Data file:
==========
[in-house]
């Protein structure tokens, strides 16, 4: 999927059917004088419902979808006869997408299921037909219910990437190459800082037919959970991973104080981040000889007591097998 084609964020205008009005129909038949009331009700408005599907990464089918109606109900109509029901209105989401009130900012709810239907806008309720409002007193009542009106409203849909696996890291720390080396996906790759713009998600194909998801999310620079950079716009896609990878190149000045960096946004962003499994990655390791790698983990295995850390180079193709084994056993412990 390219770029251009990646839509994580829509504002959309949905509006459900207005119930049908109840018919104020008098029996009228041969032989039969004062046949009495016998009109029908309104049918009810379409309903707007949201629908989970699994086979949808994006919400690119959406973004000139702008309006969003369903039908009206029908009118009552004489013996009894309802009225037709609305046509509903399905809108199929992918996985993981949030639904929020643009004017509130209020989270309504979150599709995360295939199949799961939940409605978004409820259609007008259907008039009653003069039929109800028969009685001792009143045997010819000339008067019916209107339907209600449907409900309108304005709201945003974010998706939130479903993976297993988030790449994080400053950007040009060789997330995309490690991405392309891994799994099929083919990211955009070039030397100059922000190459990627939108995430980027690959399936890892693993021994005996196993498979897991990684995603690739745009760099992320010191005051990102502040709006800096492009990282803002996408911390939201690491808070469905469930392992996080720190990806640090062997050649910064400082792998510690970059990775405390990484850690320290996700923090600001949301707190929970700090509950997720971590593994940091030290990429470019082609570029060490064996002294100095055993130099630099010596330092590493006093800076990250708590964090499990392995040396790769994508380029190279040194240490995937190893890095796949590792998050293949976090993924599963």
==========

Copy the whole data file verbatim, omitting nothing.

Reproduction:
[in-house]
């Protein structure tokens, strides 16, 4: 999927059917004088419902979808006869997408299921037909219910990437190459800082037919959970991973104080981040000889007591097998 084609964020205008009005129909038949009331009700408005599907990464089918109606109900109509029901209105989401009130900012709810239907806008309720409002007193009542009106409203849909696996890291720390080396996906790759713009998600194909998801999310620079950079716009896609990878190149000045960096946004962003499994990655390791790698983990295995850390180079193709084994056993412990 390219770029251009990646839509994580829509504002959309949905509006459900207005119930049908109840018919104020008098029996009228041969032989039969004062046949009495016998009109029908309104049918009810379409309903707007949201629908989970699994086979949808994006919400690119959406973004000139702008309006969003369903039908009206029908009118009552004489013996009894309802009225037709609305046509509903399905809108199929992918996985993981949030639904929020643009004017509130209020989270309504979150599709995360295939199949799961939940409605978004409820259609007008259907008039009653003069039929109800028969009685001792009143045997010819000339008067019916209107339907209600449907409900309108304005709201945003974010998706939130479903993976297993988030790449994080400053950007040009060789997330995309490690991405392309891994799994099929083919990211955009070039030397100059922000190459990627939108995430980027690959399936890892693993021994005996196993498979897991990684995603690739745009760099992320010191005051990102502040709006800096492009990282803002996408911390939201690491808070469905469930392992996080720190990806640090062997050649910064400082792998510690970059990775405390990484850690320290996700923090600001949301707190929970700090509950997720971590593994940091030290990429470019082609570029060490064996002294100095055993130099630099010596330092590493006093800076990250708590964090499990392995040396790769994508380029190279040194240490995937190893890095796949590792998050293949976090993924599963």